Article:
Sunday, October 26, 2008

Mr. Natural in 2008: Change I Can Believe In

It seems the University of Pennsylvania's Institute of Contemporary Art is having a showing of R. Crumb's artwork (Digging 'Underground'; In a Temple of High Art, the Lowbrow Work Of R. Crumb Certainly Rises to the Occasion), and the Washington Post has done a good deed by telling its readers about it the week before the Presidential elections.

I'm sure all of R. Crumb's artistry is just as transgressive and avant garde and whatnot as the WAPO article say it is, but the part of it I always liked best was Mr. Natural, his critique of phony gurus and their needy followers. Crumb created the cartoon character of Mr. Natural for an 'underground' San Francisco newspaper in 1967, and it also ran as a series in the Village Voice during the mid-1970s. Mr. Natural, the self-proclaimed "only knower of the cosmic secrets alive today," was a rather ill-tempered mystic of hazy origins who had renounced the material world and went about the San Francisco Bay area dispensing his wisdom to '60s burnouts in return for their admiration and - even better - cash. The demand for perfect masters was so high in the '60s that even suspect sages could thrive, and Mr. Natural was the perfect comment on that situation.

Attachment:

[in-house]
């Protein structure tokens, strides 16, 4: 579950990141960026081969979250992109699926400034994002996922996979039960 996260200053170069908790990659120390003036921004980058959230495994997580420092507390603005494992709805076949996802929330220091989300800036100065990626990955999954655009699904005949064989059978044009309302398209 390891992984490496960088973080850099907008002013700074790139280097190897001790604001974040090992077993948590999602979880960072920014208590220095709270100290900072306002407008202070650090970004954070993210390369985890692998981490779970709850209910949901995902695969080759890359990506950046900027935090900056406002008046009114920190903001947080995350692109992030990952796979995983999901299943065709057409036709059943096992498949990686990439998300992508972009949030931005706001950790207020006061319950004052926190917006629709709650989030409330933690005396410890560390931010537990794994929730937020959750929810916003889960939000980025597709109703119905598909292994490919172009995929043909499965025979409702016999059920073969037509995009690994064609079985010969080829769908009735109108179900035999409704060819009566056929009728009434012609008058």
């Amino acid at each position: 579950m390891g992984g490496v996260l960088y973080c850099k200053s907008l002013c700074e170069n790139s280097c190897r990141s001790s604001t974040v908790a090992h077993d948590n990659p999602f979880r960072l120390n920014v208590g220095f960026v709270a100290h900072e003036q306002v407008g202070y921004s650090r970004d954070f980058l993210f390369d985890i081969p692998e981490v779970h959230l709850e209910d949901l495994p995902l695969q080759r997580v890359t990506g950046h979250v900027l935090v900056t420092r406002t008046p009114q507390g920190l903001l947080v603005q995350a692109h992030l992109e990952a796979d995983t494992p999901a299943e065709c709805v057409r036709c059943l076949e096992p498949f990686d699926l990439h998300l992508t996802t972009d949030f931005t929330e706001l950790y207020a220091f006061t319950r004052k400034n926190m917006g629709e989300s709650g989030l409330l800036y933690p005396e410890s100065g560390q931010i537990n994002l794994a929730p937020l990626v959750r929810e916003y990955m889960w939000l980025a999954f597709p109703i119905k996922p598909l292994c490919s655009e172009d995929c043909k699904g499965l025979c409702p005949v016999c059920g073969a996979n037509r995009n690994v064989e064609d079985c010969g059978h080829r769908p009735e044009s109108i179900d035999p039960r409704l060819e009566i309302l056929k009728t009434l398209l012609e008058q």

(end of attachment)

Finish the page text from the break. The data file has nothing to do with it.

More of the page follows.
It was quite timely to be reminded of Mr. Natural just eight days before the nation will, in all likelihood, elect a messianic cult figure President. Any politician who wants his campaign to be "the occasion, the vehicle, of your hopes, and your dreams," and who speaks of remaking the world "as it should be," and who says he feels "a righteous wind at our backs," has departed the realm of politics and is way, way, over into mystic territory.

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